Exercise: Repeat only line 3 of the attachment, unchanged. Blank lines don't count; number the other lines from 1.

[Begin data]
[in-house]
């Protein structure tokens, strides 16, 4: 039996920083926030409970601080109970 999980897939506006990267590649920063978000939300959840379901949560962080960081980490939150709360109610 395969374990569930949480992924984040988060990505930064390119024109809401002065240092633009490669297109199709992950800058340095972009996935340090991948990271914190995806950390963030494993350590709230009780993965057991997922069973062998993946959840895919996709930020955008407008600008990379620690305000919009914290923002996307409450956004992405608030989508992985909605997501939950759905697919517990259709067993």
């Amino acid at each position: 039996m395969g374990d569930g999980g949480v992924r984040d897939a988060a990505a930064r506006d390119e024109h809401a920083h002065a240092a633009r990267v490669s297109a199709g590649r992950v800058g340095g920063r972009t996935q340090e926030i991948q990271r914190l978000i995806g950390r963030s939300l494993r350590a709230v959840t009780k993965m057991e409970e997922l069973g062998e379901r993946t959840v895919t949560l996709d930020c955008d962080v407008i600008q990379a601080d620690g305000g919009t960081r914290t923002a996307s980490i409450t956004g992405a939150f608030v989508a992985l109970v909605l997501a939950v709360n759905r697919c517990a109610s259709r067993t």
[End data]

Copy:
């Amino acid at each position: 039996m395969g374990d569930g999980g949480v992924r984040d897939a988060a990505a930064r506006d390119e024109h809401a920083h002065a240092a633009r990267v490669s297109a199709g590649r992950v800058g340095g920063r972009t996935q340090e926030i991948q990271r914190l978000i995806g950390r963030s939300l494993r350590a709230v959840t009780k993965m057991e409970e997922l069973g062998e379901r993946t959840v895919t949560l996709d930020c955008d962080v407008i600008q990379a601080d620690g305000g919009t960081r914290t923002a996307s980490i409450t956004g992405a939150f608030v989508a992985l109970v909605l997501a939950v709360n759905r697919c517990a109610s259709r067993t």